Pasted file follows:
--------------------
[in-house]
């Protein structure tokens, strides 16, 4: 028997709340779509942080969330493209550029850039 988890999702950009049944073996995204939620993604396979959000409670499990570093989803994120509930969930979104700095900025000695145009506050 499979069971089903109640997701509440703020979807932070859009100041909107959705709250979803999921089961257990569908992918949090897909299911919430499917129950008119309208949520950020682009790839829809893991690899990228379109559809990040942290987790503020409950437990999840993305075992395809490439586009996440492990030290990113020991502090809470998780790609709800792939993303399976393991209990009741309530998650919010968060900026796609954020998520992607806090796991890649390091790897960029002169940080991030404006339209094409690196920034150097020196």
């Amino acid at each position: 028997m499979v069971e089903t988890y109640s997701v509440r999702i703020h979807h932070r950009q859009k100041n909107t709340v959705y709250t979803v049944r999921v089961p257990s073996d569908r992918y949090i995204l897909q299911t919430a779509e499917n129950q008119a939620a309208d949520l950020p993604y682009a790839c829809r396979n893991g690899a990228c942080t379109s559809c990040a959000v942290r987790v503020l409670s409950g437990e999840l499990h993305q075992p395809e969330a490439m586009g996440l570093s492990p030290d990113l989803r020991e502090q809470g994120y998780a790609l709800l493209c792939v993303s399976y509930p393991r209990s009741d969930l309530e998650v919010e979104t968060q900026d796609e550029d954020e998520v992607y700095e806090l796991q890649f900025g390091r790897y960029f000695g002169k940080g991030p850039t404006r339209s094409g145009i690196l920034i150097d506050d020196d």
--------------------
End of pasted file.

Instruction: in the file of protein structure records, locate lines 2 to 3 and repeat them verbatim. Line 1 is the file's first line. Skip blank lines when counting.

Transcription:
């Protein structure tokens, strides 16, 4: 028997709340779509942080969330493209550029850039 988890999702950009049944073996995204939620993604396979959000409670499990570093989803994120509930969930979104700095900025000695145009506050 499979069971089903109640997701509440703020979807932070859009100041909107959705709250979803999921089961257990569908992918949090897909299911919430499917129950008119309208949520950020682009790839829809893991690899990228379109559809990040942290987790503020409950437990999840993305075992395809490439586009996440492990030290990113020991502090809470998780790609709800792939993303399976393991209990009741309530998650919010968060900026796609954020998520992607806090796991890649390091790897960029002169940080991030404006339209094409690196920034150097020196």
């Amino acid at each position: 028997m499979v069971e089903t988890y109640s997701v509440r999702i703020h979807h932070r950009q859009k100041n909107t709340v959705y709250t979803v049944r999921v089961p257990s073996d569908r992918y949090i995204l897909q299911t919430a779509e499917n129950q008119a939620a309208d949520l950020p993604y682009a790839c829809r396979n893991g690899a990228c942080t379109s559809c990040a959000v942290r987790v503020l409670s409950g437990e999840l499990h993305q075992p395809e969330a490439m586009g996440l570093s492990p030290d990113l989803r020991e502090q809470g994120y998780a790609l709800l493209c792939v993303s399976y509930p393991r209990s009741d969930l309530e998650v919010e979104t968060q900026d796609e550029d954020e998520v992607y700095e806090l796991q890649f900025g390091r790897y960029f000695g002169k940080g991030p850039t404006r339209s094409g145009i690196l920034i150097d506050d020196d």